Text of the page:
State and federal officials are warning all water utilities to upgrade their cybersecurity after hackers attempted to poison the water supply of a small Florida city, raising alarms about the vulnerability of the nation's water systems.

The Wisconsin Department of Natural Resources cautioned Wisconsin's 611 municipal water systems Wednesday, Feb. 10, to take steps to secure their computerized control systems, including installing firewalls and using strong passwords.

According to the DNR, on Feb. 5, unidentified hackers gained access to the control system at a water treatment plant in Oldsmar, Florida, and altered the supply of sodium hydroxide, or lye, a caustic chemical used in the water treatment process.

The hackers broke in twice on the same day, but in both cases workers at the treatment plant noticed the change and corrected the problem before the water was affected.

The DNR did not respond to questions about whether it is tracking utility responses to the recommended measures, which were outlined by the Environmental Protection Agency.

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Suspicious incidents are rarely reported and usually are chalked up to mechanical or procedural errors, experts say. No federal reporting requirement exists, and state and local rules vary widely.

"In the industry, we were all expecting this to happen. We have known for a long time that municipal water utilities are extremely underfunded and under-resourced, and that makes them a soft target for cyberattacks," said Lesley Carhart, principal incident responder at Dragos Security, which specializes in industrial control systems.

"I deal with a lot of municipal water utilities for small, medium and large-sized cities. And in a lot of cases, all of them have a very small IT staff. Some of them have no dedicated security staff at all," she said.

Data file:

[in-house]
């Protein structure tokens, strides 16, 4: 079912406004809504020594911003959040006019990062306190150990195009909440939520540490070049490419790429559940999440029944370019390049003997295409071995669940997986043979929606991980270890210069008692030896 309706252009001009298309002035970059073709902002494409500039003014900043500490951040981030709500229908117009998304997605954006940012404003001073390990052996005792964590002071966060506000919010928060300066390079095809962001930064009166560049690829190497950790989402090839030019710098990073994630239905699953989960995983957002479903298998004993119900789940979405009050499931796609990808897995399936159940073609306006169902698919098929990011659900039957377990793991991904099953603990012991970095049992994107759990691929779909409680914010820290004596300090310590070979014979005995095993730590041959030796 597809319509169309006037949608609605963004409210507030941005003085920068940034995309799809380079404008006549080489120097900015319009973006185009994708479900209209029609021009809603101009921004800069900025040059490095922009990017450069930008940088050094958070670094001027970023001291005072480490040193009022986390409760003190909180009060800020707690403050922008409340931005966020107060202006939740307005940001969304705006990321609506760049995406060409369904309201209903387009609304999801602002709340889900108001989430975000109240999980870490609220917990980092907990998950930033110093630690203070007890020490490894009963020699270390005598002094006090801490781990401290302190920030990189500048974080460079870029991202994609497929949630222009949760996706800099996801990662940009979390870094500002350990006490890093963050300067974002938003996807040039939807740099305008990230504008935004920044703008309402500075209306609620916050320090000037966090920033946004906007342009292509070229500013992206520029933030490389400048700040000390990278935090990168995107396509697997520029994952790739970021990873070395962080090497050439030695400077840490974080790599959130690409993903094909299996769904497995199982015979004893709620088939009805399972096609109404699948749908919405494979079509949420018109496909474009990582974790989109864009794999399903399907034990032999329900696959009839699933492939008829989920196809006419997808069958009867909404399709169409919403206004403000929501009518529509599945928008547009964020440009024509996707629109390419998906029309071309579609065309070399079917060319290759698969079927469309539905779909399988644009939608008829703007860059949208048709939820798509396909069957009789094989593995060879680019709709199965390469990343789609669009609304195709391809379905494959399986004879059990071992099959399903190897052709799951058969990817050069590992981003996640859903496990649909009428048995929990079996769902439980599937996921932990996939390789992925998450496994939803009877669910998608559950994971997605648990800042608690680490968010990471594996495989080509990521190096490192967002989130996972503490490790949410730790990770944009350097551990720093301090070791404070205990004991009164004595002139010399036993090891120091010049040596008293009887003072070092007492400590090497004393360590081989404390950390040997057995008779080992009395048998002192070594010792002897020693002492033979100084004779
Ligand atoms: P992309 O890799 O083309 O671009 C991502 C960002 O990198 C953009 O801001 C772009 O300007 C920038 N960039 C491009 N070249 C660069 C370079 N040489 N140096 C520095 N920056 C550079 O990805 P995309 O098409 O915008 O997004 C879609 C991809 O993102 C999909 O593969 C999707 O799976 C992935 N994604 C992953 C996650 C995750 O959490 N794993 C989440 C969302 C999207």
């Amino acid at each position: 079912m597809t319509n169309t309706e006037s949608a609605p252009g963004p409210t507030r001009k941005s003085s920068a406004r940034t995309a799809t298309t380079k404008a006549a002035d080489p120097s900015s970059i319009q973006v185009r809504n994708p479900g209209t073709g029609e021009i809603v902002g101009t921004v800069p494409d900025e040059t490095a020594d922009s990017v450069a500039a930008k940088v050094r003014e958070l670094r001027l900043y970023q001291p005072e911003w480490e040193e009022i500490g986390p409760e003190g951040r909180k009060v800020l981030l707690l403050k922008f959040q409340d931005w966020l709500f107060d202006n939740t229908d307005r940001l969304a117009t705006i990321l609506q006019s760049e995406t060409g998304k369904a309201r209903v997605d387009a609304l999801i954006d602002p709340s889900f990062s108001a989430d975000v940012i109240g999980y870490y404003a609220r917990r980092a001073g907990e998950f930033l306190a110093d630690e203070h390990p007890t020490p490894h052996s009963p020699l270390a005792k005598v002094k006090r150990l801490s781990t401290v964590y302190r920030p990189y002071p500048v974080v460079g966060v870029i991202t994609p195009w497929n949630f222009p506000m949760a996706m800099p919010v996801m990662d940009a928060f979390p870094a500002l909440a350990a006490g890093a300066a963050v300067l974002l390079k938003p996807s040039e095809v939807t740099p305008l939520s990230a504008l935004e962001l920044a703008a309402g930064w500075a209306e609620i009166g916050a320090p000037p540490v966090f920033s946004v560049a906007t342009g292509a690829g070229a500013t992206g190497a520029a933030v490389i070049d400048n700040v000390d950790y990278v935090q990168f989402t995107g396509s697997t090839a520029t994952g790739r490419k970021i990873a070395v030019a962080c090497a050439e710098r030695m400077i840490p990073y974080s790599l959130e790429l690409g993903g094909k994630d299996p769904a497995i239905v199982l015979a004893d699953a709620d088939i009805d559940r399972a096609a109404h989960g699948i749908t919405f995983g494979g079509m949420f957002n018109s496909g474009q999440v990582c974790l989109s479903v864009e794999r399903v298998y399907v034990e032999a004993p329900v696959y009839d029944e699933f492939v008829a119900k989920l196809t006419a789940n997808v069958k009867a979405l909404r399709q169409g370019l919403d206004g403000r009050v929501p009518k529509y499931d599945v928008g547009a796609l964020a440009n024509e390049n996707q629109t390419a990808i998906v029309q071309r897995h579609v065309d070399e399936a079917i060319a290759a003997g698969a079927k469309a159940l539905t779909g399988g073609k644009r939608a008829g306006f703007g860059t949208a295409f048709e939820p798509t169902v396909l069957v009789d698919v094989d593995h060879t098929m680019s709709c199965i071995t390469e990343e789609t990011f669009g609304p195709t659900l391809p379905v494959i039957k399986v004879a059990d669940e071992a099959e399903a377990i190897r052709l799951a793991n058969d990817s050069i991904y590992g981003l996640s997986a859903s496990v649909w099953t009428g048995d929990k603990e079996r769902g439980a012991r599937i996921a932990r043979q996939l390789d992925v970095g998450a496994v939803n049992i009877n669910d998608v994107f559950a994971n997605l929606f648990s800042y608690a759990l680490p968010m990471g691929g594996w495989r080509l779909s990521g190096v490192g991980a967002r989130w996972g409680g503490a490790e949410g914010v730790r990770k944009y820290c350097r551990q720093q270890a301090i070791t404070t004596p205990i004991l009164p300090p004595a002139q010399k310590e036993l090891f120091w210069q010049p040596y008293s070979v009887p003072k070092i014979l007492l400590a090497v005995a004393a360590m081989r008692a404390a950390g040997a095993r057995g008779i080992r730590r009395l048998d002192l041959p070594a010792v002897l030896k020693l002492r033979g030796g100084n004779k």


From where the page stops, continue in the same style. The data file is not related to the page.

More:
The nation's 151,000 public water systems lack the financial fortification of the corporate owners of nuclear power plants and electrical utilities. They are a heterogenous patchwork, less uniform in technology and security measures than in other rich countries.

As the computer networks of vital infrastructure become easier to reach via the internet — and with remote access multiplying dizzily during the COVID-19 pandemic — security measures often get sacrificed. That appeared to be the case at Oldsmar.

Cybersecurity experts said the attack at the plant 15 miles northwest of Tampa seemed ham-handed, it was so blatant. Whoever breached Oldsmar's plant on Friday using a remote access program shared by plant workers briefly increased the amount of sodium hydroxide by a factor of 100, according to Pinellas County Sheriff Bob Gualtieri. Lye is used to lower acidity, but in high concentrations it is highly caustic and can burn. It's found in drain cleaning products.

How the hacker got in remains unclear, Gualtieri said. But some details have emerged.

The DNR advisory said the intruder got in through software called TeamViewer, which plant operators use to monitor the system.

It was loaded on all computers used by plant personnel, all of which were connected to the plant's control system, the advisory said, adding that all users shared the same password — ignoring cybersecurity best practices. Those computers "appeared to be connected directly to the Internet without any type of firewall protection installed."

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